The nation's most renowned investigator and forensics expert, Lincoln Rhyme, is drafted to investigate. While his partner, Amelia Sachs, traces the victim's steps in Manhattan, Rhyme leaves the city to pursue the sniper himself. As details of the case start to emerge, the pair discovers that not all is what it seems.
When a deadly, knife-wielding assassin begins systematically eliminating all evidence-including the witnesses-Lincoln's investigation turns into a chilling battle of wits against a cold-blooded killer.
This beautiful little book was sent by the author and Viking Press. I love it... Here's a summary:
"A magical debut about an enchanted house that offers refuge to women in their time of need
Distraught that her academic career has stalled, Alba is walking through her hometown of Cambridge, England, when she finds herself in front of a house she’s never seen before, 11 Hope Street. A beautiful older woman named Peggy greets her and invites her to stay, on the house’s usual conditions: she has ninety-nine nights to turn her life around."
A new historical fiction by one of the best authors in the genre, Barbara Kyle. Kensington Books brings this copy and I'm so thrilled to have it. My 2nd favorite queen is Mary Queen of Scots...a close tie with Elizabeth I. :] I'll be reviewing this one very soon!
Summary bit follows:
"Following her perilous fall from a throne she'd scarcely owned to begin with, Mary, Queen of Scots, has fled to England, hoping her cousin, Queen Elizabeth, will grant her asylum. But now Mary has her sights on the English crown, and Elizabeth enlists her most trusted subjects to protect it.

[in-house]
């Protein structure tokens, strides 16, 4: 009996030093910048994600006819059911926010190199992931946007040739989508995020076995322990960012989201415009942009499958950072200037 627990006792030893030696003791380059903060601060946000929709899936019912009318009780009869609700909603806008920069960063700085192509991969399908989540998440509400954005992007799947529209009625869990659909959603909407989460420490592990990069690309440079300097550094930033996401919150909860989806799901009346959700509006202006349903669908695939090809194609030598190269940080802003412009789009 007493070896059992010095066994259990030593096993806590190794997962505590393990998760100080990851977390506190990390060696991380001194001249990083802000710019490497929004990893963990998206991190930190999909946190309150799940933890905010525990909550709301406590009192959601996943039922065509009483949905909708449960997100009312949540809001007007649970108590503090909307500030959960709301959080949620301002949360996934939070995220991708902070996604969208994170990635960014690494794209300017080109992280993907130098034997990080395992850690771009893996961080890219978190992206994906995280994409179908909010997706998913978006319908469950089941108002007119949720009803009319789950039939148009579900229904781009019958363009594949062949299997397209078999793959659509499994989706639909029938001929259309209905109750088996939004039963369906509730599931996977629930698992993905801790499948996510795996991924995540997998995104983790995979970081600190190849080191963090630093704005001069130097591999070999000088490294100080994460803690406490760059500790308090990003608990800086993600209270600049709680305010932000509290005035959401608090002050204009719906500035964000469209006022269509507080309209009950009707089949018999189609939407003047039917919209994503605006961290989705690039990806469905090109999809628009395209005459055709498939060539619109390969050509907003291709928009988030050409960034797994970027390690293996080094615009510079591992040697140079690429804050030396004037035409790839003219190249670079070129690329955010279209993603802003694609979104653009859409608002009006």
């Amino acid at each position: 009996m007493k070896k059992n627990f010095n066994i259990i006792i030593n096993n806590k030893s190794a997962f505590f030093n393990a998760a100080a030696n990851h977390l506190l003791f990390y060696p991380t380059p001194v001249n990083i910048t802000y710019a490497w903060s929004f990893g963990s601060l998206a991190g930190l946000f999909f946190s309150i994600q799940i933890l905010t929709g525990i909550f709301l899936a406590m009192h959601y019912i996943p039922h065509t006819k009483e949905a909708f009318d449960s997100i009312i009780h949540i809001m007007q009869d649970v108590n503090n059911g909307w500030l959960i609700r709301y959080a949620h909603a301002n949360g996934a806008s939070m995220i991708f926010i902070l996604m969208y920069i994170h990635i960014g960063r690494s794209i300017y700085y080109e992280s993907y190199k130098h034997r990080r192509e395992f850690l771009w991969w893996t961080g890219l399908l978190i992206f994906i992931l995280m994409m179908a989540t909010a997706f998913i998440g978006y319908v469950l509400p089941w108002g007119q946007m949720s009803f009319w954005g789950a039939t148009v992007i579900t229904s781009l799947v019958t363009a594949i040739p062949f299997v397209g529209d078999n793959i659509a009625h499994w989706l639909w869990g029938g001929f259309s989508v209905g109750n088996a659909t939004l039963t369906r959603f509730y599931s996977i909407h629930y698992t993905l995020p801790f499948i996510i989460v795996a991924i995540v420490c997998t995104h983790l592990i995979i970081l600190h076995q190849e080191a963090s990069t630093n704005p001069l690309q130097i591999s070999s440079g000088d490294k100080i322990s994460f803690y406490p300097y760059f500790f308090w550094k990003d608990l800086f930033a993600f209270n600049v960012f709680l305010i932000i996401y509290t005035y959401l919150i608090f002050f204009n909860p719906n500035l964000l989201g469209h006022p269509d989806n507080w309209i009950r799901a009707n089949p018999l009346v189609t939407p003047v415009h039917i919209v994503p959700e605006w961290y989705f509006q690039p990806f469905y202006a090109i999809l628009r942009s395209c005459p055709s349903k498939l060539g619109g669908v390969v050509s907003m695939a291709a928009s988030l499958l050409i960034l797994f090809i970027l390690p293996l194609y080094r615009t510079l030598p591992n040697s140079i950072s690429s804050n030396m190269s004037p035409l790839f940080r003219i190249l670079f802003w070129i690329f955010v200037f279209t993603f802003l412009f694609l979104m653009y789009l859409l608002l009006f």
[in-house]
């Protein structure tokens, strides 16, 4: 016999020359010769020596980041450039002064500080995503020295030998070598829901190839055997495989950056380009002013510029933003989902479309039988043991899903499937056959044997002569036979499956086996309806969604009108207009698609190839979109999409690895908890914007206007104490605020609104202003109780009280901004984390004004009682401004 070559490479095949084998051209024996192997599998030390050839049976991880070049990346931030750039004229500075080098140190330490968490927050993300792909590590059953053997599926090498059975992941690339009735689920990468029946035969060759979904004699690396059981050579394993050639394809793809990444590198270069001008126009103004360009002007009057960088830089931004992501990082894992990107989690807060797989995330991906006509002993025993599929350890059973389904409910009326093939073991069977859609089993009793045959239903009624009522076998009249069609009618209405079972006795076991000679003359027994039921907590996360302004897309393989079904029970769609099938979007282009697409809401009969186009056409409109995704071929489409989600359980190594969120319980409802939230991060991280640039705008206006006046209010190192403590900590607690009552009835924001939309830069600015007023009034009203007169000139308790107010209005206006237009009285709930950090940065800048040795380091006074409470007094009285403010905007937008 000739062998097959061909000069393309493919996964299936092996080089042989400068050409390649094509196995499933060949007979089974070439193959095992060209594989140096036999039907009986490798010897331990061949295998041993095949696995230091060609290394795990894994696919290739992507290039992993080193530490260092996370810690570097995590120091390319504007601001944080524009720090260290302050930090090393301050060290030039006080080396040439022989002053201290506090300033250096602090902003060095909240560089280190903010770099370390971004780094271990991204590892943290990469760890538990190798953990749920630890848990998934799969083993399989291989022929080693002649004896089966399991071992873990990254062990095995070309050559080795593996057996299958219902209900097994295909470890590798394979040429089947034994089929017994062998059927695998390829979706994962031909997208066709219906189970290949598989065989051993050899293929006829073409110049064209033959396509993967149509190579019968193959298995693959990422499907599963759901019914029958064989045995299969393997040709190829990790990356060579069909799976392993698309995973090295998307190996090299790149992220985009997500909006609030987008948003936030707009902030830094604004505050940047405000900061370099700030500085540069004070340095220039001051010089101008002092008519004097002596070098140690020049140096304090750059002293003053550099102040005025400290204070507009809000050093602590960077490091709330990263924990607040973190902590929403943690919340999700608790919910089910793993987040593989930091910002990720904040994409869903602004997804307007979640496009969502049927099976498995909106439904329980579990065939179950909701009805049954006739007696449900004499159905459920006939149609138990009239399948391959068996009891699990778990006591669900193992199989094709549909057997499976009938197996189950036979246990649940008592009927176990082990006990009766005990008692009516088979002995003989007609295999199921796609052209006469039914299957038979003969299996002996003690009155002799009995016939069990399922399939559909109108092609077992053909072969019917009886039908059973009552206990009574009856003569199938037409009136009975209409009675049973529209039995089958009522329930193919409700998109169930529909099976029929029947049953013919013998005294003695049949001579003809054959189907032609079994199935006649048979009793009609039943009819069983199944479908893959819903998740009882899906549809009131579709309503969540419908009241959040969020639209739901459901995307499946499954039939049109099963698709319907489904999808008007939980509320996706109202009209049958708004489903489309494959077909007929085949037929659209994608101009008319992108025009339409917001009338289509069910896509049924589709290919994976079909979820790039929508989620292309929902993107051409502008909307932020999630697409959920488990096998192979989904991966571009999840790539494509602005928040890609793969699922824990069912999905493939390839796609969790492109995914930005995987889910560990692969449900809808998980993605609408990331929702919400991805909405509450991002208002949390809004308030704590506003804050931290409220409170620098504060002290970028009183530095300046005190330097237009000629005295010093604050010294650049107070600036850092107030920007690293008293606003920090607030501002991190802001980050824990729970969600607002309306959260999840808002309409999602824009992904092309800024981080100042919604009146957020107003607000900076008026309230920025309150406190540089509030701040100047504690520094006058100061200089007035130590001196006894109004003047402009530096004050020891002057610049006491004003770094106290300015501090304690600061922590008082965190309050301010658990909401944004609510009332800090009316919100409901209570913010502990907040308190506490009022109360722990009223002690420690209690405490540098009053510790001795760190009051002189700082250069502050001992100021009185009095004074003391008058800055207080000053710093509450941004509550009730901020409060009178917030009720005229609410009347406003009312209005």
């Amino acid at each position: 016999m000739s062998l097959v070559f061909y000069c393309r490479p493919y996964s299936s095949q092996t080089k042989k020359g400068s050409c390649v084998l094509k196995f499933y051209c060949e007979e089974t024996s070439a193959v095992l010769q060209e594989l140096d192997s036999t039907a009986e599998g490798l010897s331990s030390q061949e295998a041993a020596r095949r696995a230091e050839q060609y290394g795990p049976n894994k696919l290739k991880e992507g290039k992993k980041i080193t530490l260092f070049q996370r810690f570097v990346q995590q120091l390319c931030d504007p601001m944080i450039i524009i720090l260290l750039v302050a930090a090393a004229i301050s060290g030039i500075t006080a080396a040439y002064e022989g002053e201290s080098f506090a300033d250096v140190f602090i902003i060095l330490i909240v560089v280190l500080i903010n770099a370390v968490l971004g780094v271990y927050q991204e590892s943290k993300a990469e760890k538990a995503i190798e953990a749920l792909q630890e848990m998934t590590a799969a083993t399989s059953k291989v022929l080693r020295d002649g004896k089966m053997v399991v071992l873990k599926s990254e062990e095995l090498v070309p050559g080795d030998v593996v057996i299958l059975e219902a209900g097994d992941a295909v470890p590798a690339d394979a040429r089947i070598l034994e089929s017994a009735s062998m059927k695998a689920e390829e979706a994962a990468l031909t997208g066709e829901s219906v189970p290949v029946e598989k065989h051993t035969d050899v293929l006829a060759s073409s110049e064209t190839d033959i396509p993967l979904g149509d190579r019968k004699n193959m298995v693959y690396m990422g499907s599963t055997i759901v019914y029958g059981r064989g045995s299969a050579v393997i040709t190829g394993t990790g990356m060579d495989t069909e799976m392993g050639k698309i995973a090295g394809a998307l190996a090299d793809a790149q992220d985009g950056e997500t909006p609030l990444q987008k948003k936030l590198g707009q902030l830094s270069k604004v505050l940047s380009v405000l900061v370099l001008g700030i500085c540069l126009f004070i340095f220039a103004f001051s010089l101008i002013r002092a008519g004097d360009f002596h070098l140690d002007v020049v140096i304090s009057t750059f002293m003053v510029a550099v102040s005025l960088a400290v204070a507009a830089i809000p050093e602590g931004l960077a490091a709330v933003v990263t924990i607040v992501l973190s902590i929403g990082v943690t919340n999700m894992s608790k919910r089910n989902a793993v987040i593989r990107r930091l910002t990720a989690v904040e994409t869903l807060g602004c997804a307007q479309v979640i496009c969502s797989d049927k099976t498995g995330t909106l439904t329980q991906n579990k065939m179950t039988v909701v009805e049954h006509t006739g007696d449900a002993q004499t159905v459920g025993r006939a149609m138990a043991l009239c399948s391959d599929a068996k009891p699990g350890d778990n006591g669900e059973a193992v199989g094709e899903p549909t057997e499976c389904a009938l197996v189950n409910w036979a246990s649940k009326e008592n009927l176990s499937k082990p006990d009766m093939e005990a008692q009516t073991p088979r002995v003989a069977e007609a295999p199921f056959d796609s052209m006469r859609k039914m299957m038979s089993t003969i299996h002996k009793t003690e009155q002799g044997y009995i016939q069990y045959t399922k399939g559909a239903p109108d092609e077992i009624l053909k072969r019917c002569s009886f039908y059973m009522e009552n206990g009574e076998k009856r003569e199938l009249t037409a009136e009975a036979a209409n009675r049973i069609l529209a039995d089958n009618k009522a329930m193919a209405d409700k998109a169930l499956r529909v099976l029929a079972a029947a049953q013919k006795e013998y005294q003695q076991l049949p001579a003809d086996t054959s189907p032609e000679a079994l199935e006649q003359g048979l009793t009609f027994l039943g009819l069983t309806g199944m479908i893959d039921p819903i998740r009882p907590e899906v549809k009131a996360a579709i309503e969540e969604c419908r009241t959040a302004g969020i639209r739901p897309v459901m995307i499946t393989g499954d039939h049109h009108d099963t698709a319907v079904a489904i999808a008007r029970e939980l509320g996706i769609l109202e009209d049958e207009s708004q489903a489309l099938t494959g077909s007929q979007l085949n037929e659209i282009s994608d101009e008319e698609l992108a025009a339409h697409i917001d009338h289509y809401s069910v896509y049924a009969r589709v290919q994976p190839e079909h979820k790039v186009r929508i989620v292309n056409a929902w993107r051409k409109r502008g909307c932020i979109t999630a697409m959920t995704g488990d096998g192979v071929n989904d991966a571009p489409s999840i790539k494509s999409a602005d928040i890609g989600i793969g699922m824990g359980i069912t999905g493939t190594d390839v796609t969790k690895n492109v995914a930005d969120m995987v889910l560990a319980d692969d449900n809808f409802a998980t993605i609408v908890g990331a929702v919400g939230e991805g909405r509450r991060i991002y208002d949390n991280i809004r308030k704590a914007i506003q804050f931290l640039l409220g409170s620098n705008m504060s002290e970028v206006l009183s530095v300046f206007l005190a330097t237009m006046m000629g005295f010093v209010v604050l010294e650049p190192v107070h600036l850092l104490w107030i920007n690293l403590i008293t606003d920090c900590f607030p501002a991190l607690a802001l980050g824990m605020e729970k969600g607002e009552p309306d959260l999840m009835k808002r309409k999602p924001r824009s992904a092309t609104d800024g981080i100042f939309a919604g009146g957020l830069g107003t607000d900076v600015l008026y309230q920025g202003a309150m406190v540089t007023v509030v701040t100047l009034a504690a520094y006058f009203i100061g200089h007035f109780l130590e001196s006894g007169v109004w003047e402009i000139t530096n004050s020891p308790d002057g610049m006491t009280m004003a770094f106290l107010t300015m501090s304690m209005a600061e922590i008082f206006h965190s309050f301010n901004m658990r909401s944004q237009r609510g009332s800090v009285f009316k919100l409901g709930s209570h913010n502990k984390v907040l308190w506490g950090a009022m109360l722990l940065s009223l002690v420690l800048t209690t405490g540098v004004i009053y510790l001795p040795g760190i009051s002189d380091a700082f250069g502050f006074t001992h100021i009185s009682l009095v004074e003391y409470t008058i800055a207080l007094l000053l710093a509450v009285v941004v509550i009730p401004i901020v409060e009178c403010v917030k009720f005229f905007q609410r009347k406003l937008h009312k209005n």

Justine Thornleigh is delighting in the thrill of Queen Elizabeth's visit to her family's estate when the festivities are cut short by Mary's arrival. To Justine's surprise, the Thornleighs appoint her to serve as a spy in Mary's court. But bearing the guise of a lady-in-waiting is not Justine's only secret."
OTHERS IN THIS HAUL:
The Baker Street Translation (A Mystery) by Michael Robertson:
Sent by Minotaur/St. Martin's this one has lots of Holmes inclusions and is one of the series written by Mr. Robertson. The Heath brothers, lawyers, lease the famous residence of Sherlock Holmes and are caught up in a modern mystery including an heiress, an actress and everyone in between. Library Journal says: "The characters here are charming and the tone is humorous...Recommended for Robertson devotees and cozy mystery enthusiasts."
Finally, I thought this one an intriguing one sent by request from the author who is an award-winning one for her previous book, "Miriam the Medium." One of the best of new contemporary women's authors, Jillian Medoff (I Couldn't Love You More reviewed here last year) says about this book, "Whip-smart, funny, and all-too-relatable, Kaylee's Ghost will stay with you long after you've turned the last page." Isn't the cover pretty? I'm looking forward to trying it for review in the Summer.
So Ends My Humongous Haul for February and So Far in March.
I'm grateful to the Publishers and Authors Who Have Entrusted Me with Their Books for Review...
What do you think? Which ones interest you? What are you reading?
Deborah/The Bookish Dame